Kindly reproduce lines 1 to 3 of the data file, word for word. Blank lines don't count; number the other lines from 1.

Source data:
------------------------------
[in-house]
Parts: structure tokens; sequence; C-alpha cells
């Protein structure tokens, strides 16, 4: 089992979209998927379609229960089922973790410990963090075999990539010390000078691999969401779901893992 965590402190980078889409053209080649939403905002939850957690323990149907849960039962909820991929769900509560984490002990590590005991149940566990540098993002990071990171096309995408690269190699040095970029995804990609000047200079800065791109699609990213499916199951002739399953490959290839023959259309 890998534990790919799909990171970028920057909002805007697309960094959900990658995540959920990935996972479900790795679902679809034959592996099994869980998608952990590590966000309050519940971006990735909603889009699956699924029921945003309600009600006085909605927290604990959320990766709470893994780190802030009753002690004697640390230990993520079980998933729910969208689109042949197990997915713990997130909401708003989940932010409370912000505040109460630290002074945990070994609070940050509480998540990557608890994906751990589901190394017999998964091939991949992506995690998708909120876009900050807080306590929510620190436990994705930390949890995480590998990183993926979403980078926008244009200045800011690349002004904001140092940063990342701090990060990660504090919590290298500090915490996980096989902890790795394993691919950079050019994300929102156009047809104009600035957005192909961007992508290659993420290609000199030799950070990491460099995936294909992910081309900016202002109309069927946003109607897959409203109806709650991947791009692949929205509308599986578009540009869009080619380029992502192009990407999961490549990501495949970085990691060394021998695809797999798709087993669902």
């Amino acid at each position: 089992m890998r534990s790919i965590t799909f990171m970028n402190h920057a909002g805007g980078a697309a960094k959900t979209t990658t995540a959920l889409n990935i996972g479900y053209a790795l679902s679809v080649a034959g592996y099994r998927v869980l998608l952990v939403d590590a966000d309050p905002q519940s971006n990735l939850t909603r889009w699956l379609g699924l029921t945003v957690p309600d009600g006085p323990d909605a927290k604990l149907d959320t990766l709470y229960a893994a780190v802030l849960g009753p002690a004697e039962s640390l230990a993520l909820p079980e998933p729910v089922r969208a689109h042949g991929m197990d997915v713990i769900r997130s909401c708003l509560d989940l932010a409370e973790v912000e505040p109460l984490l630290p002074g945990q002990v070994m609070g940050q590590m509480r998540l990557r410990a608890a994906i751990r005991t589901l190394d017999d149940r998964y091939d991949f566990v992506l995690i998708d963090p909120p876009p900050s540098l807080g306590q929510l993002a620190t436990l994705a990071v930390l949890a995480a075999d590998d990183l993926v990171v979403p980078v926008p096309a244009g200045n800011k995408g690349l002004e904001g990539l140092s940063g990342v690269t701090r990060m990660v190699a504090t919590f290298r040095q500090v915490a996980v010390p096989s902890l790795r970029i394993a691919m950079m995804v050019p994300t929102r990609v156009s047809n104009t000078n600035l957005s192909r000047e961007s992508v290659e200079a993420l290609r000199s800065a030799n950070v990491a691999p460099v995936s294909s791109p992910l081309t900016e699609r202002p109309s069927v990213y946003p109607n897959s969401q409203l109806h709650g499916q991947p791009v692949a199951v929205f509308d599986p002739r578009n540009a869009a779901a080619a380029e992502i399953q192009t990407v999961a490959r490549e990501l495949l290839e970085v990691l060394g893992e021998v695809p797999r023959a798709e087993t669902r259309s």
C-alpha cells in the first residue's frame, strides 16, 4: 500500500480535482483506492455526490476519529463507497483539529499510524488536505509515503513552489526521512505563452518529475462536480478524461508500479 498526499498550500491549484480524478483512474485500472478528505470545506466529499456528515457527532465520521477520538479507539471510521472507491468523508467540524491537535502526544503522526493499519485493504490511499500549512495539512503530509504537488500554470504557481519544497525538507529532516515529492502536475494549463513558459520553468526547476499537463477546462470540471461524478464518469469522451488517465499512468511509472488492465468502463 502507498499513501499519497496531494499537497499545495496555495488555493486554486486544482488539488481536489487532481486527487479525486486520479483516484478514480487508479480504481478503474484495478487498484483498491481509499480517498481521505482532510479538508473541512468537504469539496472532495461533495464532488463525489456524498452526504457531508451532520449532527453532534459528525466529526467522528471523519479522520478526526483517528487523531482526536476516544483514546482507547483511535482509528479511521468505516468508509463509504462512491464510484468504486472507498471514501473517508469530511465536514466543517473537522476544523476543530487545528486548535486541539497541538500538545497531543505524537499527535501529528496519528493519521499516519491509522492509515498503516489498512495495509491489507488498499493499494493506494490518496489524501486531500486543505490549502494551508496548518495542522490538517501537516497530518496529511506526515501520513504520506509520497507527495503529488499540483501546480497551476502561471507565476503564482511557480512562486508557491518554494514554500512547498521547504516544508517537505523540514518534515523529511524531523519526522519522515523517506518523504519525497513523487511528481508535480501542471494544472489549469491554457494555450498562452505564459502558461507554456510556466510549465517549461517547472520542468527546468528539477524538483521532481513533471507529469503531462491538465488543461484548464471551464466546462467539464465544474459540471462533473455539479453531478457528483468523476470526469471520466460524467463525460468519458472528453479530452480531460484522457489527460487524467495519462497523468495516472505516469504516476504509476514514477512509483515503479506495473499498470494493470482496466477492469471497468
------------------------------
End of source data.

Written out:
[in-house]
Parts: structure tokens; sequence; C-alpha cells
């Protein structure tokens, strides 16, 4: 089992979209998927379609229960089922973790410990963090075999990539010390000078691999969401779901893992 965590402190980078889409053209080649939403905002939850957690323990149907849960039962909820991929769900509560984490002990590590005991149940566990540098993002990071990171096309995408690269190699040095970029995804990609000047200079800065791109699609990213499916199951002739399953490959290839023959259309 890998534990790919799909990171970028920057909002805007697309960094959900990658995540959920990935996972479900790795679902679809034959592996099994869980998608952990590590966000309050519940971006990735909603889009699956699924029921945003309600009600006085909605927290604990959320990766709470893994780190802030009753002690004697640390230990993520079980998933729910969208689109042949197990997915713990997130909401708003989940932010409370912000505040109460630290002074945990070994609070940050509480998540990557608890994906751990589901190394017999998964091939991949992506995690998708909120876009900050807080306590929510620190436990994705930390949890995480590998990183993926979403980078926008244009200045800011690349002004904001140092940063990342701090990060990660504090919590290298500090915490996980096989902890790795394993691919950079050019994300929102156009047809104009600035957005192909961007992508290659993420290609000199030799950070990491460099995936294909992910081309900016202002109309069927946003109607897959409203109806709650991947791009692949929205509308599986578009540009869009080619380029992502192009990407999961490549990501495949970085990691060394021998695809797999798709087993669902």